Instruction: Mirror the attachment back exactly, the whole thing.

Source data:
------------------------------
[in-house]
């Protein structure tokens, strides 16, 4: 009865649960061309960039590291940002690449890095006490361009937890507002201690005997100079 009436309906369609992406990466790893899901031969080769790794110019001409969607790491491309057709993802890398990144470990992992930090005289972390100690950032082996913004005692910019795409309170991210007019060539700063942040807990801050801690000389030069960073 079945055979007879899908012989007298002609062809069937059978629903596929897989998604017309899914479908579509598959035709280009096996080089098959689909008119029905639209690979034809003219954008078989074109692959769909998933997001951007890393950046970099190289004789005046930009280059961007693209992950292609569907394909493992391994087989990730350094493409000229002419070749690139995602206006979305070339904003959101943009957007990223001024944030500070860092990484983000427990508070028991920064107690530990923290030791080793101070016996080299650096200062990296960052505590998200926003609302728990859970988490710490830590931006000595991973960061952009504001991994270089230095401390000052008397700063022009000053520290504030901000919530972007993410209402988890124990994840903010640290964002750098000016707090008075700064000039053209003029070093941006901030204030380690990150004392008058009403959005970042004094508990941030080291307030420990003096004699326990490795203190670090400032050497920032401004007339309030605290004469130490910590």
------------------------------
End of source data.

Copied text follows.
[in-house]
């Protein structure tokens, strides 16, 4: 009865649960061309960039590291940002690449890095006490361009937890507002201690005997100079 009436309906369609992406990466790893899901031969080769790794110019001409969607790491491309057709993802890398990144470990992992930090005289972390100690950032082996913004005692910019795409309170991210007019060539700063942040807990801050801690000389030069960073 079945055979007879899908012989007298002609062809069937059978629903596929897989998604017309899914479908579509598959035709280009096996080089098959689909008119029905639209690979034809003219954008078989074109692959769909998933997001951007890393950046970099190289004789005046930009280059961007693209992950292609569907394909493992391994087989990730350094493409000229002419070749690139995602206006979305070339904003959101943009957007990223001024944030500070860092990484983000427990508070028991920064107690530990923290030791080793101070016996080299650096200062990296960052505590998200926003609302728990859970988490710490830590931006000595991973960061952009504001991994270089230095401390000052008397700063022009000053520290504030901000919530972007993410209402988890124990994840903010640290964002750098000016707090008075700064000039053209003029070093941006901030204030380690990150004392008058009403959005970042004094508990941030080291307030420990003096004699326990490795203190670090400032050497920032401004007339309030605290004469130490910590």